When the exit polls first appeared on TV screens at the SPD headquarters on election night, there was some applause as the first predictions were read out – a disappointing result for Angela’s Merkel CDU/CSU bloc with a 9% drop in support since the last election.
But when the presenter read out the predicted results for the SPD (20-21%), they were met only with stunned silence. 90 minutes earlier, a meeting of the national executive committee under Martin Schulz had resolved that the SPD was to go into opposition, leaving Chancellor Merkel with no option besides an unprecedented “Jamaica coalition”.
After a lacklustre campaign void of any big controversy between the main parties, the superficial result seems boring too: Merkel has won a fourth term; her Christian Democrat / Christian Social Union came out on top (32.9%, down almost 9 points).
Yet the result represents a seismic shift in German post-war history – not even the reunification election in 1990 brought so many upsets. For the first time since 1953, the Bundestag will host six different parliamentary groups, and a right-wing populist party in the form of Alternative für Deutschland (AfD; 12.6%) will sit in the parliament for the first time since the war.
For the SPD, the result was equally historically grim. They achieved 20.5%, slumping 5.2% to their worst result since 1949. Like many social democratic parties around the world, the SPD’s traditional role as the predominant party of the centre-left is under existential threat.
The party has never performed strongly in Germany’s southern industrial powerhouse, Bavaria and Baden-Württemberg – home to almost 25 of 82 million Germans. Yet a result below 16% across the two states shows that their traditional unionised worker base has all but eroded. In the former East Germany, the SPD dropped to fourth place, receiving less than 14% of the vote and trailing behind the CDU, AfD and the socialist Left party. The party bled voters across all demographics. Even among those groups that form its traditional base, such as manual workers, pensioners and jobseekers, the party failed to retain more than a quarter of votes.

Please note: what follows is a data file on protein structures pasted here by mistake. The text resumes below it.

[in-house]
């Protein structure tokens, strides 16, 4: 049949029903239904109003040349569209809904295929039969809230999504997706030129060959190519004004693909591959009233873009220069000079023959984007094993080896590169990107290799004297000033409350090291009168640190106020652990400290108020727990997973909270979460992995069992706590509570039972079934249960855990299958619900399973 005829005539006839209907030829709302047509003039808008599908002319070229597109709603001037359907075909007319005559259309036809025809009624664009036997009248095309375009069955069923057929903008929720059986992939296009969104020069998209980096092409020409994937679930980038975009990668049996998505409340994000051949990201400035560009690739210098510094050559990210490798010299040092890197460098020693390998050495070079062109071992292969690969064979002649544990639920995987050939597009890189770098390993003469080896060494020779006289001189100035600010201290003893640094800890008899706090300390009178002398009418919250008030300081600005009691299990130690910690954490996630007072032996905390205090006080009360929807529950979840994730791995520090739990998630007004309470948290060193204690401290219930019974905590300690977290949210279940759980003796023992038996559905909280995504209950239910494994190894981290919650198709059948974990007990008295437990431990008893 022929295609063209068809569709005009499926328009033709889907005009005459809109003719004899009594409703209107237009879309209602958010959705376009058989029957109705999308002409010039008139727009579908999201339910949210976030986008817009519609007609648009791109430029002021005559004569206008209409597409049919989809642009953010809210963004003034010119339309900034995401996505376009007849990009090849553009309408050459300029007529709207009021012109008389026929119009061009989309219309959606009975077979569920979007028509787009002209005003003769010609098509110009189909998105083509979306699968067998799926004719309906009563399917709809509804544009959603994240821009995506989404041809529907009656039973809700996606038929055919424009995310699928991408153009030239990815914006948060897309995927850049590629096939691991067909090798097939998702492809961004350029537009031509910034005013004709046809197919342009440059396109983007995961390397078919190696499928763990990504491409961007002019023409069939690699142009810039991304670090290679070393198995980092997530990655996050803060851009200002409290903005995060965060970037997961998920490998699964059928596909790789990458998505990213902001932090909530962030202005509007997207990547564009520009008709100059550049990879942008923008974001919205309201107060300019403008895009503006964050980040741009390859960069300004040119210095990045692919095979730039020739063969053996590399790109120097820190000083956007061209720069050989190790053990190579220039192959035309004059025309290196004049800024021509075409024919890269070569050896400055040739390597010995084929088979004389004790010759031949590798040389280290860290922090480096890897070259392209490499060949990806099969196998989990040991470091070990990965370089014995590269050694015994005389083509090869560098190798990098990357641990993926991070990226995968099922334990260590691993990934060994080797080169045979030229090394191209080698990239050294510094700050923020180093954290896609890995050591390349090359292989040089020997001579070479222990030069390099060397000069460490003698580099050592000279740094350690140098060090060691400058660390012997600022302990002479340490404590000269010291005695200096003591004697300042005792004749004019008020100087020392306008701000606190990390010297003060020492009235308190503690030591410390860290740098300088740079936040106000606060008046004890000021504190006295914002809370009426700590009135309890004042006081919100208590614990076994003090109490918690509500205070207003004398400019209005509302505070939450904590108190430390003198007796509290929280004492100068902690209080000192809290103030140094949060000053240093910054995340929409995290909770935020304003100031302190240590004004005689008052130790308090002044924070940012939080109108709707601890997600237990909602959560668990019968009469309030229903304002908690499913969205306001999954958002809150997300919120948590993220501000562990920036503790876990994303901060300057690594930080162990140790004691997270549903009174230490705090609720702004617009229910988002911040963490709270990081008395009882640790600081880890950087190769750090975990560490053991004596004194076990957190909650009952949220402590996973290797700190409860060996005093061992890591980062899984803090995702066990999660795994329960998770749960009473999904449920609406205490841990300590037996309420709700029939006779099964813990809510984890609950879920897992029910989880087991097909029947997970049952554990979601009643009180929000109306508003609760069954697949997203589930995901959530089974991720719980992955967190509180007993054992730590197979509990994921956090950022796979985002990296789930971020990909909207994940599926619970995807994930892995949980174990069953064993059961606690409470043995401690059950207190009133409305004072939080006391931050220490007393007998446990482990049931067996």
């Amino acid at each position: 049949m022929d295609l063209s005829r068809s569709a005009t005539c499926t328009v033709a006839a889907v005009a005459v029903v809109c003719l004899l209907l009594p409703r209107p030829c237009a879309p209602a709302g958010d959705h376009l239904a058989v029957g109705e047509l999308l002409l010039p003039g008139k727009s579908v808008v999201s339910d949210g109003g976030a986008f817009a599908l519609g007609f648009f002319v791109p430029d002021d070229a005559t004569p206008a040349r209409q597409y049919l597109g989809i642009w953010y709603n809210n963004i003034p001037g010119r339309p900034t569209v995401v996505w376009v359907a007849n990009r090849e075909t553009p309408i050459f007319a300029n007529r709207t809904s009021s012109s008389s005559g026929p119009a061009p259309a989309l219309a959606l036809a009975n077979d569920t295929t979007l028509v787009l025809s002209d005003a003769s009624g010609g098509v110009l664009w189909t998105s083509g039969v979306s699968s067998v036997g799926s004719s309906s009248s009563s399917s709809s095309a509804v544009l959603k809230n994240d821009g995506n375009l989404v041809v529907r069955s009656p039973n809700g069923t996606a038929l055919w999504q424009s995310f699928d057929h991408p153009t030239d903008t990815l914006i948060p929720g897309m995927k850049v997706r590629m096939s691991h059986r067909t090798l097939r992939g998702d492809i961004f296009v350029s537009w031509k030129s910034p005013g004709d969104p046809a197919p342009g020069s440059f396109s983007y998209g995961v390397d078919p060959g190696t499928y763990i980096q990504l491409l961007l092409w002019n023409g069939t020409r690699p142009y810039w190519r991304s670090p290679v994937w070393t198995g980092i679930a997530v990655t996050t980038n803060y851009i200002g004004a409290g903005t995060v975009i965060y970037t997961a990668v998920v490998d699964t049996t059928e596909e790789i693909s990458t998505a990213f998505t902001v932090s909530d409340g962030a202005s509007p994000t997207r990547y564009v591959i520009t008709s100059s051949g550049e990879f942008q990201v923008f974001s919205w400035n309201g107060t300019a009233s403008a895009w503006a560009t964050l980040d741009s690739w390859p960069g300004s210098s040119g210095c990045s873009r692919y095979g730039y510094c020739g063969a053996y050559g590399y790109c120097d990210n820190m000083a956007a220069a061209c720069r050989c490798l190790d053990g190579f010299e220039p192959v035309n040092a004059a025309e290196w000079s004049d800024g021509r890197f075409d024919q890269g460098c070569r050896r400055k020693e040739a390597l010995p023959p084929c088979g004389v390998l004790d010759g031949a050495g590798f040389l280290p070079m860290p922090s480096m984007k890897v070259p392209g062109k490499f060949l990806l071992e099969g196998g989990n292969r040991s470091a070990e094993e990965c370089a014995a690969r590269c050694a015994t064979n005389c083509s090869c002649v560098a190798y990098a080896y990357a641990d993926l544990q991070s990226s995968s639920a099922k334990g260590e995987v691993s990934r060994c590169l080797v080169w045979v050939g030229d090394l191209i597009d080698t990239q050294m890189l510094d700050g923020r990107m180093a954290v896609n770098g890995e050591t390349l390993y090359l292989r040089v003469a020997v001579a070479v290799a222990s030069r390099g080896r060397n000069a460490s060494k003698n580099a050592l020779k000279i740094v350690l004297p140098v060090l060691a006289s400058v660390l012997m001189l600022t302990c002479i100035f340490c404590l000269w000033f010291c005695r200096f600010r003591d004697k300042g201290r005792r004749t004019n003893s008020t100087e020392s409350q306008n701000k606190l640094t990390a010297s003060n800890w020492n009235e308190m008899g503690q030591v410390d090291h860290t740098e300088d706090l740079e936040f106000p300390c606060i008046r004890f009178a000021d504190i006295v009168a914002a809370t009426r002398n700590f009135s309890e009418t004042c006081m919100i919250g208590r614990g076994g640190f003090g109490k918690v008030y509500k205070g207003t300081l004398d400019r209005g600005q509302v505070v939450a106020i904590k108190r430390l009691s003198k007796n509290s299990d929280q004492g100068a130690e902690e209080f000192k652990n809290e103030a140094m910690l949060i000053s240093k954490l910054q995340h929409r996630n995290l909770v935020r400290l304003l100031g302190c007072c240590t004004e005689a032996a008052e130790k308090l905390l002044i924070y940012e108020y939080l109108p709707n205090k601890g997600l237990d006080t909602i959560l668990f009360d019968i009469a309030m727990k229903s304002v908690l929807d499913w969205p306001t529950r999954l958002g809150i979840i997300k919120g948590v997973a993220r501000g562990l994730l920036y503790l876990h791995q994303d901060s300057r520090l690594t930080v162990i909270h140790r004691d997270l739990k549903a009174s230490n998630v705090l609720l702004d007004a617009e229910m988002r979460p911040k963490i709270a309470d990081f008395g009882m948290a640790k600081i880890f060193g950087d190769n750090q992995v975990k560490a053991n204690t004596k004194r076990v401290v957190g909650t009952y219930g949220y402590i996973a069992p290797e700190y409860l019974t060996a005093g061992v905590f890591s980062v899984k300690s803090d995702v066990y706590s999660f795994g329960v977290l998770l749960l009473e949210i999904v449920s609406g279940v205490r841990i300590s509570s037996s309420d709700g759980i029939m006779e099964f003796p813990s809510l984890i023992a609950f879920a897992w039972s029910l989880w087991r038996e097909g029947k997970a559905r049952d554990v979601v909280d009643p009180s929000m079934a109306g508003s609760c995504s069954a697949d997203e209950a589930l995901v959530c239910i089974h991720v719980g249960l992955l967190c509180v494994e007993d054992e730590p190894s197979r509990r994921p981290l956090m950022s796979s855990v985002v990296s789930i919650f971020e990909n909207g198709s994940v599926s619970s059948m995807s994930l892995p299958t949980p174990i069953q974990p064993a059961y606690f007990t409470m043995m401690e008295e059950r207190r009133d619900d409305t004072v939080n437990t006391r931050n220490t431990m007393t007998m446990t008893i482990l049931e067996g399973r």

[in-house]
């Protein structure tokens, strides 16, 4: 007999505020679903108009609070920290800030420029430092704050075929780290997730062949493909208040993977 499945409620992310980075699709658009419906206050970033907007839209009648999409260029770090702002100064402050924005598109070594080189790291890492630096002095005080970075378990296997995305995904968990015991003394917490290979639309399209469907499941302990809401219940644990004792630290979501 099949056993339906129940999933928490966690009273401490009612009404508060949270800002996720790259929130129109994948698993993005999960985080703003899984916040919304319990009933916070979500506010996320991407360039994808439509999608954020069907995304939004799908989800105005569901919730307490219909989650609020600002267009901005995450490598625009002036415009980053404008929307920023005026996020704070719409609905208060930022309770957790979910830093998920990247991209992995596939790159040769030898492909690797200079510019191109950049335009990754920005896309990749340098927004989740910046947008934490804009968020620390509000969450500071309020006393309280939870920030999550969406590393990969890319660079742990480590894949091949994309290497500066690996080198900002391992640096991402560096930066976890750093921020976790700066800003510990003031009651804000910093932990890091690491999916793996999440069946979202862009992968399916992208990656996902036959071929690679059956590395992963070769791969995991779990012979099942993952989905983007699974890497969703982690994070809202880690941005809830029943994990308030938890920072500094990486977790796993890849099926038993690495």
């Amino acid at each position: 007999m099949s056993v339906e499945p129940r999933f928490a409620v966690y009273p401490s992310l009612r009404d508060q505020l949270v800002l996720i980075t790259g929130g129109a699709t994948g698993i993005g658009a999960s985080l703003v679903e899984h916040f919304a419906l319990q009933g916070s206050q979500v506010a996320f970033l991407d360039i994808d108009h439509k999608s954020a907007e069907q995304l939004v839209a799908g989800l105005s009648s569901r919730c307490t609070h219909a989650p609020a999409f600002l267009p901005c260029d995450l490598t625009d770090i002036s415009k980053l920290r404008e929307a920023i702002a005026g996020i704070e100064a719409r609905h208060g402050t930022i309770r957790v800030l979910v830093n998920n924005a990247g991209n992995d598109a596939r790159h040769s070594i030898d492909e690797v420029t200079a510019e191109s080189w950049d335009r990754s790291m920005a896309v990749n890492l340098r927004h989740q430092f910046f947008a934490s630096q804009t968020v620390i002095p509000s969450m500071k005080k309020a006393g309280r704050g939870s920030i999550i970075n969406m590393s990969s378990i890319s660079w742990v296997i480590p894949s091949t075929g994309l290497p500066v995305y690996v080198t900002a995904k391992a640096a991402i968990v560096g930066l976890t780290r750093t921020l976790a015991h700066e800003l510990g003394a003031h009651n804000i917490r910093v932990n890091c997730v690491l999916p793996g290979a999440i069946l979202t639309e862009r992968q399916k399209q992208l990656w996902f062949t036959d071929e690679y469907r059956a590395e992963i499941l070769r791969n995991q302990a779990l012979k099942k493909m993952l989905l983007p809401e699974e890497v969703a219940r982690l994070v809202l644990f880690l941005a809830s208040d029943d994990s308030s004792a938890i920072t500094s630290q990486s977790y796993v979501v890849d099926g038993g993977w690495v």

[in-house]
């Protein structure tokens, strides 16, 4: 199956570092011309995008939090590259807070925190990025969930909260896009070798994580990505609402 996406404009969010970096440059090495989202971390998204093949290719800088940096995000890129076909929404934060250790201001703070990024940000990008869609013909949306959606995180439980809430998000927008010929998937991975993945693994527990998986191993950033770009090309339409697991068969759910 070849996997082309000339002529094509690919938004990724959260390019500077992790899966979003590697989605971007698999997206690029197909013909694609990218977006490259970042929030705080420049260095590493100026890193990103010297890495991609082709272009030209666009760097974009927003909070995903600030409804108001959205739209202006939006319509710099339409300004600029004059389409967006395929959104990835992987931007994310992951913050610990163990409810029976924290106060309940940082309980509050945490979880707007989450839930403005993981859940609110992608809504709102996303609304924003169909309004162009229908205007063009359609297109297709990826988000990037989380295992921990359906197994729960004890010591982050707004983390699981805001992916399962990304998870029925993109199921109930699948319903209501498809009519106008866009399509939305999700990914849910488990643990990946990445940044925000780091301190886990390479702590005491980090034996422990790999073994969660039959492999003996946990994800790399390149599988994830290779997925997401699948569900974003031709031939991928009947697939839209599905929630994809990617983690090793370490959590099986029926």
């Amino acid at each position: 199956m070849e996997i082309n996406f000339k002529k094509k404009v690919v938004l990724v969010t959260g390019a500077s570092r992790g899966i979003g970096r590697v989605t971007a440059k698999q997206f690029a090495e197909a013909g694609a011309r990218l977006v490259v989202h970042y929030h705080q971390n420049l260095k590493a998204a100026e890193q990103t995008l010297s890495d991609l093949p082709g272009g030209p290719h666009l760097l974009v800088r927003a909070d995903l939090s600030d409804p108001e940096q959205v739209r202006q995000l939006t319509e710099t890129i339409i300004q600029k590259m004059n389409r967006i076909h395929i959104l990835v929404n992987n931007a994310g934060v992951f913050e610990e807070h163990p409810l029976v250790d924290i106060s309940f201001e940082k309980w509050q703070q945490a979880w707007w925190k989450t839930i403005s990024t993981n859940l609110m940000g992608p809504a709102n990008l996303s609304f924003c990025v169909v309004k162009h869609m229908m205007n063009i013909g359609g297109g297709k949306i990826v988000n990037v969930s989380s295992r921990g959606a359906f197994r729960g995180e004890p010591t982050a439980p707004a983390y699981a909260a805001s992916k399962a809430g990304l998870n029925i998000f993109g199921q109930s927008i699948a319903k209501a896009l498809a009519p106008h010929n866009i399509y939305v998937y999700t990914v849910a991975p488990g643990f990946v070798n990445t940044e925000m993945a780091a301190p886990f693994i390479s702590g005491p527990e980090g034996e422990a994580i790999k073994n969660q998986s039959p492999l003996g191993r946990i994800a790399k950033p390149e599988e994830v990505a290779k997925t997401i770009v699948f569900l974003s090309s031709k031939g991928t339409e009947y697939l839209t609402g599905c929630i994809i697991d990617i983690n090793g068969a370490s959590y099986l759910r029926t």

The refugee crisis was the elephant in the room at each rally over the course of the election campaign. Merkel’s decision to open Germany’s borders temporarily for all refugees in 2015 – at first with full and later less enthusiastic support from the SPD – alienated swathes of voters who are struggling financially or managing for the moment but worry about their future prospects. A vocal minority of almost six million former non-voters, as well as half a million former SPD-voters turned to the AfD.
Now, Chancellor Merkel faces the awkward task of bringing together her own CDU, the more conservative Bavarian CSU, the resurrected Liberals (FDP), and the flat-lining Greens into a “Jamaica coalition”, so called because the parties’ colours – black, yellow, green – make up those of the Jamaican flag. On some issues (migration, law and order, the environment), this will require the reconciliation of polar opposites. Doubts remain over whether this can be achieved: only optimists expect a new Merkel government to emerge before Christmas. The SPD has said it will not enter government under any circumstances, but this could be tested by any major external shocks.